This patent specification is in the field of radiation therapy and associated imaging and therapy planning/adjustment/verification, and specifically pertains to dedicated, specialized radiation therapy of a patient's breast and associated imaging, planning, and verification procedures.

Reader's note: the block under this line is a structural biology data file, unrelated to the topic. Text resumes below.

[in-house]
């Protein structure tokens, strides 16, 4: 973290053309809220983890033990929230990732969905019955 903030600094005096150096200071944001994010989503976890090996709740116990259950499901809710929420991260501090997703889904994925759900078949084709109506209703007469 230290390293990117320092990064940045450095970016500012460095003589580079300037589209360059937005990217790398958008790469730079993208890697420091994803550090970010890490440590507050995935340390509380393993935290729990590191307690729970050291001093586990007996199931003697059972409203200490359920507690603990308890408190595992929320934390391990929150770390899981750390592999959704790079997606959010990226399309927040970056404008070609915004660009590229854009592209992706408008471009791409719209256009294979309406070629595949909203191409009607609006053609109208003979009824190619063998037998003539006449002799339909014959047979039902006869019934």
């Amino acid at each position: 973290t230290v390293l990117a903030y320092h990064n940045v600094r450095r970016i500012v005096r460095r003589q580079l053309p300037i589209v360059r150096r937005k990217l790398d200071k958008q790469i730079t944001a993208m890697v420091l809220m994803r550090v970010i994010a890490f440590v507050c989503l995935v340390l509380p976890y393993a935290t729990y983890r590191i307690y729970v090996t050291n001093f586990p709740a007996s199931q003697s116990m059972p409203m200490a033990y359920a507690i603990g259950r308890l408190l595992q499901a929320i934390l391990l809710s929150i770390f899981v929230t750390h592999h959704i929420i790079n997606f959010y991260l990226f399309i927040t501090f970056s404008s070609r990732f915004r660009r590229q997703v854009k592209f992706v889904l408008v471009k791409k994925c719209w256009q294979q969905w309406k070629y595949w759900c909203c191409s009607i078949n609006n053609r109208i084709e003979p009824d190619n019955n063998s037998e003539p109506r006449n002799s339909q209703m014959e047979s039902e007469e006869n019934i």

Radiation therapy has long been used in medicine. Typically, high energy radiation from sources such as linear accelerators and radioisotopes is used, especially in whole-body, external beam systems where the radiation may need to penetrate a significant amount of tissue in order to reach the target volume and attain within the target volume the prescribed therapeutic dose level and fractionation scheme. The irradiation of normal tissue is a necessary physical consequence of all modes of radiotherapy and typically becomes the limiting factor in any given patient's therapy regimen. In procedures that use radiation sources inside the patient's body, a similar challenge is the undesirable but unavoidable exposure of normal tissue. Conventional, whole-body, external beam systems can be used for breast therapy as well but their large, whole body geometry tends to lead to undesirable irradiation of significant amounts of healthy tissue. Also, whole body, external beam systems may be designed to irradiate at energy levels that are not optimized for breast tissue. In order to reduce normal tissue irradiation and achieve sufficient target volume dose, efforts have been made to find other approaches for breast radiation therapy, leading to methods that include, in addition to the orthovoltage radiation treatment disclosed in said earlier-filed patent applications, proposals by others such as (1) internal breast brachytherapy which involves inserting catheters or needles in the breast and placing radioactive substances in or through the catheters or needles or using radioactively coated needles, (2) surgically implanting a balloon in the breast and selectively delivering radioactive material to the balloon through a catheter, (3) surgically positioning a miniature x-ray tube inside the breast, (4) external stereotactic brachytherapy that involves compressing the breast between two sets of conforming channels through which a radioactive substance is placed in close proximity to the breast, (5) using orthovoltage radiation from an external kilovoltage x-ray source that irradiates the breast from the side or possibly through a purposely designed surgical opening in the tissue, (6) using a LINAC radiation source that rotates in a horizontal plane to irradiate a downwardly protruding breast of a patient on a table with an opening for the breast, and imaging the breast with that source or an adjunct source, and (7) combining a radioactive substance with a biologically active material designed to uptake selectively in the breast tissue where it decays and provides a therapeutic dose (such as monoclonal antibodies) or a substance which causes the tumor to be more radiosensitive during the treatment.